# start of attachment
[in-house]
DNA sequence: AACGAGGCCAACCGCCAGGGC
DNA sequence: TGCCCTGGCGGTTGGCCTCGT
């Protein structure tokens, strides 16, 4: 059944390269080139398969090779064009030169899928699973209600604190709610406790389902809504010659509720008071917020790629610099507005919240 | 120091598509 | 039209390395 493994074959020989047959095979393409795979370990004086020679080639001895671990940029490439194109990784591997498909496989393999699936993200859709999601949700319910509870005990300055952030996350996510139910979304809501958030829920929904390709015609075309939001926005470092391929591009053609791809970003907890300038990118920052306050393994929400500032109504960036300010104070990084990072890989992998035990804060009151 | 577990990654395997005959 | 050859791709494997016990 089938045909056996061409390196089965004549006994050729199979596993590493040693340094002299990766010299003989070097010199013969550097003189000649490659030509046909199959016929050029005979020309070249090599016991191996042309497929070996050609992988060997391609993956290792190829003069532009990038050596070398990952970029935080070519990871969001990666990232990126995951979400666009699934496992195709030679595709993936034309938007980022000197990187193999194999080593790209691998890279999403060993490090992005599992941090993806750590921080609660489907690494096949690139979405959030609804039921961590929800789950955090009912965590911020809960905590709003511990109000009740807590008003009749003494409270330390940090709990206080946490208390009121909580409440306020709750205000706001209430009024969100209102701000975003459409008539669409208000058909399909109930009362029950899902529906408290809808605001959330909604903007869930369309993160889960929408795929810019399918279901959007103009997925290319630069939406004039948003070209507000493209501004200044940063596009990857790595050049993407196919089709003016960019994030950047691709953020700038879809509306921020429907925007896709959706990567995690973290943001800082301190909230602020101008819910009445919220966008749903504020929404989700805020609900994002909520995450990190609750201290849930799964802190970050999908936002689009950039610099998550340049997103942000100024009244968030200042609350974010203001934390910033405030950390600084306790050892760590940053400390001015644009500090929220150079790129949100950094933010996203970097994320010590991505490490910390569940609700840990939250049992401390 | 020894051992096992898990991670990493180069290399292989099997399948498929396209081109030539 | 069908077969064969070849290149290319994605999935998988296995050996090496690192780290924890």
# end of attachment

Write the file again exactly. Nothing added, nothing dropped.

[in-house]
DNA sequence: AACGAGGCCAACCGCCAGGGC
DNA sequence: TGCCCTGGCGGTTGGCCTCGT
């Protein structure tokens, strides 16, 4: 059944390269080139398969090779064009030169899928699973209600604190709610406790389902809504010659509720008071917020790629610099507005919240 | 120091598509 | 039209390395 493994074959020989047959095979393409795979370990004086020679080639001895671990940029490439194109990784591997498909496989393999699936993200859709999601949700319910509870005990300055952030996350996510139910979304809501958030829920929904390709015609075309939001926005470092391929591009053609791809970003907890300038990118920052306050393994929400500032109504960036300010104070990084990072890989992998035990804060009151 | 577990990654395997005959 | 050859791709494997016990 089938045909056996061409390196089965004549006994050729199979596993590493040693340094002299990766010299003989070097010199013969550097003189000649490659030509046909199959016929050029005979020309070249090599016991191996042309497929070996050609992988060997391609993956290792190829003069532009990038050596070398990952970029935080070519990871969001990666990232990126995951979400666009699934496992195709030679595709993936034309938007980022000197990187193999194999080593790209691998890279999403060993490090992005599992941090993806750590921080609660489907690494096949690139979405959030609804039921961590929800789950955090009912965590911020809960905590709003511990109000009740807590008003009749003494409270330390940090709990206080946490208390009121909580409440306020709750205000706001209430009024969100209102701000975003459409008539669409208000058909399909109930009362029950899902529906408290809808605001959330909604903007869930369309993160889960929408795929810019399918279901959007103009997925290319630069939406004039948003070209507000493209501004200044940063596009990857790595050049993407196919089709003016960019994030950047691709953020700038879809509306921020429907925007896709959706990567995690973290943001800082301190909230602020101008819910009445919220966008749903504020929404989700805020609900994002909520995450990190609750201290849930799964802190970050999908936002689009950039610099998550340049997103942000100024009244968030200042609350974010203001934390910033405030950390600084306790050892760590940053400390001015644009500090929220150079790129949100950094933010996203970097994320010590991505490490910390569940609700840990939250049992401390 | 020894051992096992898990991670990493180069290399292989099997399948498929396209081109030539 | 069908077969064969070849290149290319994605999935998988296995050996090496690192780290924890």